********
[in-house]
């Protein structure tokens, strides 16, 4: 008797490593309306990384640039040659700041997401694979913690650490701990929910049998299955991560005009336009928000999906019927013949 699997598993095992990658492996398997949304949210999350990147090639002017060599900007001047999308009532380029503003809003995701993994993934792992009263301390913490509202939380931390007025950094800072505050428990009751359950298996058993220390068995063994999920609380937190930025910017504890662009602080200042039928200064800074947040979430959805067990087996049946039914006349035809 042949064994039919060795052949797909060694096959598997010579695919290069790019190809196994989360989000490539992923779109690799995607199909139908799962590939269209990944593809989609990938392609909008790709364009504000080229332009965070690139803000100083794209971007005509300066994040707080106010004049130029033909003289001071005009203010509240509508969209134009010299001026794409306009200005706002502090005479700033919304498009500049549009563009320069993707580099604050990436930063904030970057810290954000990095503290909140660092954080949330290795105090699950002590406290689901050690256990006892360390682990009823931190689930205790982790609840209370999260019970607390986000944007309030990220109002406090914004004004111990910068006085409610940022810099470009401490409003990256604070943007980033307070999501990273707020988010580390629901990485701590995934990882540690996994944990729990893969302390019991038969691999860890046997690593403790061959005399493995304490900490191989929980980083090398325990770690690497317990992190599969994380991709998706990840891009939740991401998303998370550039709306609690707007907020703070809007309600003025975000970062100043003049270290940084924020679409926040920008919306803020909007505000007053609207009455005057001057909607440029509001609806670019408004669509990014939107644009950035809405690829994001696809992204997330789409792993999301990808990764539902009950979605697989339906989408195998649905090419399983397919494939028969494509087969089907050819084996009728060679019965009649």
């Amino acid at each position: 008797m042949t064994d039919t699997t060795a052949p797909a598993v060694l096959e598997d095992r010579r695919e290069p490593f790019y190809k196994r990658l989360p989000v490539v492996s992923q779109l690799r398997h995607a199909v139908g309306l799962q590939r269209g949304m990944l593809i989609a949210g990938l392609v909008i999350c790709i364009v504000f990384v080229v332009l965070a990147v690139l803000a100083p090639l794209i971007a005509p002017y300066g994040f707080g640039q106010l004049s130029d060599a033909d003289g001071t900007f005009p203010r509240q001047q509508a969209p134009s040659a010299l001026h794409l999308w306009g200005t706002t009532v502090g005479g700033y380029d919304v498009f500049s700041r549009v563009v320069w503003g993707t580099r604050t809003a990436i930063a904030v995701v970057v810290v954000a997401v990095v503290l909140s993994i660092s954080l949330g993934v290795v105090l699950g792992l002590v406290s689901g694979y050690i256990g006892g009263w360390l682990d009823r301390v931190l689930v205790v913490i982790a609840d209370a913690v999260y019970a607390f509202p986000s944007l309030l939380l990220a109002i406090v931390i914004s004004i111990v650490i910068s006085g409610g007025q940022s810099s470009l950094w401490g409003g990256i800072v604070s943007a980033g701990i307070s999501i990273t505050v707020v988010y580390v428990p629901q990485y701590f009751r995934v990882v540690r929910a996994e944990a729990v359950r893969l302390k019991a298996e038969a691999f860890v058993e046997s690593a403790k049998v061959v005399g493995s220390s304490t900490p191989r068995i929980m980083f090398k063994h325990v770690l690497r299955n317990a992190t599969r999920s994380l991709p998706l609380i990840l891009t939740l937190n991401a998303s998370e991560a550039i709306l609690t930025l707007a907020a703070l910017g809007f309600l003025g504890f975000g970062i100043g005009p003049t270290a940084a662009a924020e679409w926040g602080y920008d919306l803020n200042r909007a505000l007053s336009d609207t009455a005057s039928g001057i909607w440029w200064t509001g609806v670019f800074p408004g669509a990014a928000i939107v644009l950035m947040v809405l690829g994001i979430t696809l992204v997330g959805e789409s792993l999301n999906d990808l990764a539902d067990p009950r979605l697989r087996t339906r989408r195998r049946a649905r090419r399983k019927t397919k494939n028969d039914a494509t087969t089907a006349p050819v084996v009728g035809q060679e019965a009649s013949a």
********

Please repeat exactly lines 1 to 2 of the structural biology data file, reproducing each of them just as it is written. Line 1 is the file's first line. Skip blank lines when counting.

[in-house]
């Protein structure tokens, strides 16, 4: 008797490593309306990384640039040659700041997401694979913690650490701990929910049998299955991560005009336009928000999906019927013949 699997598993095992990658492996398997949304949210999350990147090639002017060599900007001047999308009532380029503003809003995701993994993934792992009263301390913490509202939380931390007025950094800072505050428990009751359950298996058993220390068995063994999920609380937190930025910017504890662009602080200042039928200064800074947040979430959805067990087996049946039914006349035809 042949064994039919060795052949797909060694096959598997010579695919290069790019190809196994989360989000490539992923779109690799995607199909139908799962590939269209990944593809989609990938392609909008790709364009504000080229332009965070690139803000100083794209971007005509300066994040707080106010004049130029033909003289001071005009203010509240509508969209134009010299001026794409306009200005706002502090005479700033919304498009500049549009563009320069993707580099604050990436930063904030970057810290954000990095503290909140660092954080949330290795105090699950002590406290689901050690256990006892360390682990009823931190689930205790982790609840209370999260019970607390986000944007309030990220109002406090914004004004111990910068006085409610940022810099470009401490409003990256604070943007980033307070999501990273707020988010580390629901990485701590995934990882540690996994944990729990893969302390019991038969691999860890046997690593403790061959005399493995304490900490191989929980980083090398325990770690690497317990992190599969994380991709998706990840891009939740991401998303998370550039709306609690707007907020703070809007309600003025975000970062100043003049270290940084924020679409926040920008919306803020909007505000007053609207009455005057001057909607440029509001609806670019408004669509990014939107644009950035809405690829994001696809992204997330789409792993999301990808990764539902009950979605697989339906989408195998649905090419399983397919494939028969494509087969089907050819084996009728060679019965009649």